Rapid Detection of Antibiotic-Resistant Bacteria

March 1, 2024
Portable fluorescence reader device (Photo: Arnab Dutta)

A paper-based platform developed by researchers at the Indian Institute of Science (IISc) and Jawaharlal Nehru Centre for Advanced Scientific Research (JNCASR) could help quickly detect the presence of antibiotic-resistant, disease-causing bacteria.

One of mankind’s greatest challenges has been the rise of disease-causing bacteria that are resistant to antibiotics. Their emergence has been fuelled by the misuse and overuse of antibiotics.

A handful of such bacteria – including E. coli and Staphylococcus aureus – have caused over a million deaths, and these numbers are projected to rise in the coming years, according to the World Health Organisation. Timely diagnosis can improve the efficiency of treatment.

“Generally, the doctor diagnoses the patient and gives them medicines. The patient then takes it for 2-3 days before realising that the medicine is not working and goes back to the doctor. Even diagnosing that the bacteria is antibiotic-resistant from blood or urine tests takes time. We wanted to reduce that time-to-diagnosis,” says Uday Maitra, Professor at the Department of Organic Chemistry, IISc.

In a paper published in ACS SensorsMaitra’s lab and collaborators have addressed this challenge. They have developed a rapid diagnosis protocol that uses a luminescent paper-based platform to detect the presence of antibiotic-resistant bacteria.

There are different ways by which a bacterium becomes resistant to antibiotics. In one, the bacterium evolves, and can recognise and eject the medicine out of its cell. In another, the bacterium produces an enzyme called β-lactamase, which hydrolyses the β-lactam ring – a key structural component of common antibiotics like penicillin and carbapenem – rendering the medication ineffective.

Schematic depicting the detection/differentiation of antibiotic-resistance bacteria (Image: Arnab Dutta)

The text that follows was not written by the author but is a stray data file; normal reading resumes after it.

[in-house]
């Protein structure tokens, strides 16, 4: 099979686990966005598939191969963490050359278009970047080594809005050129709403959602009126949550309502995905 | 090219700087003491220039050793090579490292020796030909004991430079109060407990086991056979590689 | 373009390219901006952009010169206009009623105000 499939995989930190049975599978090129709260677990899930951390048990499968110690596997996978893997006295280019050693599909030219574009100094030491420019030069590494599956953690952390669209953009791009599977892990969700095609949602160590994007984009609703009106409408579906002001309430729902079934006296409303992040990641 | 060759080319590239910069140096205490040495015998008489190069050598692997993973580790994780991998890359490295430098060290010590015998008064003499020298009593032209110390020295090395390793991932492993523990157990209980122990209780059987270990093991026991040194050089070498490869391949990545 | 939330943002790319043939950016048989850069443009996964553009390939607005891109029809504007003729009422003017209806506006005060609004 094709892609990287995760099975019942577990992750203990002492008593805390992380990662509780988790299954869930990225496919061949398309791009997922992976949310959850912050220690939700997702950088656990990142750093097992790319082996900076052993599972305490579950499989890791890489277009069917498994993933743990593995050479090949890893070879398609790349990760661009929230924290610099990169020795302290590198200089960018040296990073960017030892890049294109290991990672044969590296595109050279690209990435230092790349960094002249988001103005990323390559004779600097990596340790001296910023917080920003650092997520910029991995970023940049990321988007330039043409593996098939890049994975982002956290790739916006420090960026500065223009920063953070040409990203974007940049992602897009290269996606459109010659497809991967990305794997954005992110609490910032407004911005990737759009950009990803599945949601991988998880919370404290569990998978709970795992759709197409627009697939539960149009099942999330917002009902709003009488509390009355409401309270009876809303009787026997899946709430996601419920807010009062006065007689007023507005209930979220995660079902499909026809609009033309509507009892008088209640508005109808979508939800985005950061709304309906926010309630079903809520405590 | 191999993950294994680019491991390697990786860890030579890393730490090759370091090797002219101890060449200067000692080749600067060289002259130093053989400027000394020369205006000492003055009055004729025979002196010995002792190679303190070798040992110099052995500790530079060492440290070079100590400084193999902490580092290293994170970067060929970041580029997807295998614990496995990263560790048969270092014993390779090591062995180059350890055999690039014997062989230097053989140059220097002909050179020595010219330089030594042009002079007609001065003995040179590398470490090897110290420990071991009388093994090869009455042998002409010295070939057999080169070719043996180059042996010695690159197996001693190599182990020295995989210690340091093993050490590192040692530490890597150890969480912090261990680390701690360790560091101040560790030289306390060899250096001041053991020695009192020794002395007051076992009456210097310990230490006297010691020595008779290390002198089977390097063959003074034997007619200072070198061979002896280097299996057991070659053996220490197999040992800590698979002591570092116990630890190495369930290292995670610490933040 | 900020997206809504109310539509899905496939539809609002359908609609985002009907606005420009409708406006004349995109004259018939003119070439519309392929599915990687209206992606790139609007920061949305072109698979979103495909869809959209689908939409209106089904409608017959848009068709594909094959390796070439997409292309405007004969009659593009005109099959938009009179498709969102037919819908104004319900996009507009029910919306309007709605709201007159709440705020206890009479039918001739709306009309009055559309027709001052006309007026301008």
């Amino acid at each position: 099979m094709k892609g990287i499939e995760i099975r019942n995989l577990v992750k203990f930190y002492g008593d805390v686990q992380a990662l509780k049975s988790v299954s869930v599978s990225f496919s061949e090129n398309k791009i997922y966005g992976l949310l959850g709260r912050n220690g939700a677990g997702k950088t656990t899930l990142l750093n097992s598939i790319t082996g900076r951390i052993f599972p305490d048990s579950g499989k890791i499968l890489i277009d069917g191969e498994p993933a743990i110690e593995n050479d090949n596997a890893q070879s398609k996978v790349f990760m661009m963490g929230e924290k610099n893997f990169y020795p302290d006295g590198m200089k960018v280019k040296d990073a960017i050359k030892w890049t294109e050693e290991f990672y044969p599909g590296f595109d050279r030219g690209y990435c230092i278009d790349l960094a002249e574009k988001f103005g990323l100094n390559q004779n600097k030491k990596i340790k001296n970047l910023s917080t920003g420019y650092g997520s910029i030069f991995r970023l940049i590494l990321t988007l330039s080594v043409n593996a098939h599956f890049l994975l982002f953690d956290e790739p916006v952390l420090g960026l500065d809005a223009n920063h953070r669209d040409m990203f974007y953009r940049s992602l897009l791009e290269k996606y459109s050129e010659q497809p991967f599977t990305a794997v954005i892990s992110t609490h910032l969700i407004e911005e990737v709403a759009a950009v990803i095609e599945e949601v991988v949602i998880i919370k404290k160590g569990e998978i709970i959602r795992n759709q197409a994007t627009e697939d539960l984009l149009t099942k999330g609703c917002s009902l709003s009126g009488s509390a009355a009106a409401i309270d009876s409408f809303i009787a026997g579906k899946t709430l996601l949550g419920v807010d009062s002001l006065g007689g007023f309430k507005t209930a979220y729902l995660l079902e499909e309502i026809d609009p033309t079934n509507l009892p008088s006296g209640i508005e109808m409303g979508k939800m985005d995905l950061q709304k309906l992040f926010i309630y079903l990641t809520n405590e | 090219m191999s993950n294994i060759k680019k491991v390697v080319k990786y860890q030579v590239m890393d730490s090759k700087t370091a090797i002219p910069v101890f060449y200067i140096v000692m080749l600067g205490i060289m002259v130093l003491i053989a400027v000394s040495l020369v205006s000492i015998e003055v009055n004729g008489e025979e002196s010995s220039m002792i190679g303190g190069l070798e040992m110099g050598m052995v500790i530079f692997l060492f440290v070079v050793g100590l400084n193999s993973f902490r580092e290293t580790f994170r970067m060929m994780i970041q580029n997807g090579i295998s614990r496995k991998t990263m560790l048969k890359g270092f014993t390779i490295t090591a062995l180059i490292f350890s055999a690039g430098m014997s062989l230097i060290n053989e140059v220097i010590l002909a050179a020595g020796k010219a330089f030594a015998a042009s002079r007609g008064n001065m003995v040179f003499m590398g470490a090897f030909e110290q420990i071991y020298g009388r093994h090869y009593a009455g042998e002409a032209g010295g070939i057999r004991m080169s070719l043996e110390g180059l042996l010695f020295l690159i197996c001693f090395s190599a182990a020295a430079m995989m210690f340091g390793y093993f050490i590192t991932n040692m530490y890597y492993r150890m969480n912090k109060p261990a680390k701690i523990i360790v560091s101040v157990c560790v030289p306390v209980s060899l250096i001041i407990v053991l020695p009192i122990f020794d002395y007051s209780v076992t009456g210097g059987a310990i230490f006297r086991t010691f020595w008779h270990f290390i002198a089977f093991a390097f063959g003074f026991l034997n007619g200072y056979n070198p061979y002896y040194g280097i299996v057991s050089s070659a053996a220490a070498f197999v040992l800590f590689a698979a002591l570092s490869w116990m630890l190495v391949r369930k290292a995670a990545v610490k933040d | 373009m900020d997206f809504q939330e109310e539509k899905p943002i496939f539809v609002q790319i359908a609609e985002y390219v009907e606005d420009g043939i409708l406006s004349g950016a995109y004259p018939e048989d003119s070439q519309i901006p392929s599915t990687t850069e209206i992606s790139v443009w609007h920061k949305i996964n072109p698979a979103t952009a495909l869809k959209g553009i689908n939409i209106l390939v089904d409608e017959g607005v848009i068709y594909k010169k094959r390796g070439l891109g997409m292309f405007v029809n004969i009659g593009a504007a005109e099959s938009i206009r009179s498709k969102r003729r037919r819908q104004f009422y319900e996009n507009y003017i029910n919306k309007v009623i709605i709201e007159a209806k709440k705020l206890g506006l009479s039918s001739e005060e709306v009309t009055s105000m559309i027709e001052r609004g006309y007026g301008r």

The approach developed by the IISc and JNCASR team involves incorporating biphenyl-4-carboxylic acid (BCA) within a supramolecular hydrogel matrix containing terbium cholate (TbCh). This hydrogel normally emits green fluorescence when UV light is shined on it.

“In the lab, we synthesised an enzyme-substrate by tethering BCA to the cyclic [β-lactam] ring that is a part of the antibiotic. When you mix this with TbCh hydrogel, there is no green emission as the sensitiser is ‘masked,’” explains Arnab Dutta, PhD student in the Department of Organic Chemistry, IISc, and lead author of the paper. “In the presence of β-lactamase enzyme, the gel will produce green emission. β-lactamase enzyme in the bacteria is the one that cuts open the drug, destroys, and unmasks the sensitiser BCA. So, the presence of β-lactamase is signalled by green emission.” The luminescence signals the presence of antibiotic-resistant bacteria, and the intensity of the luminescence indicates the bacterial load. For non-resistant bacteria, the green intensity was found to be extremely low, making it easier to distinguish them from resistant bacteria.

The next step was to find a way to make the technology inexpensive. Currently used diagnostics instruments are costly, which drives up the price for testing.

The team collaborated with a Tamil Nadu-based company called Adiuvo Diagnostics to design a customised, portable and miniature imaging device, named Illuminate Fluorescence Reader. Infusing the hydrogel in a sheet of paper as the medium reduced the cost significantly. The instrument is fitted with different LEDs that shine UV radiation as required. Green fluorescence from the enzyme is captured by a built-in camera, and a dedicated software app measures the intensity, which can help quantify the bacterial load.

The team from IISc tied up with Jayanta Haldar’s research group from JNCASR to check their approach on urine samples. “We used samples from healthy volunteers and added pathogenic bacteria to mimic Urinary Tract Infections. It successfully produced the outcome within two hours,” explains Maitra.

As the next step, the researchers plan to tie up with hospitals to test this technology with samples from patients.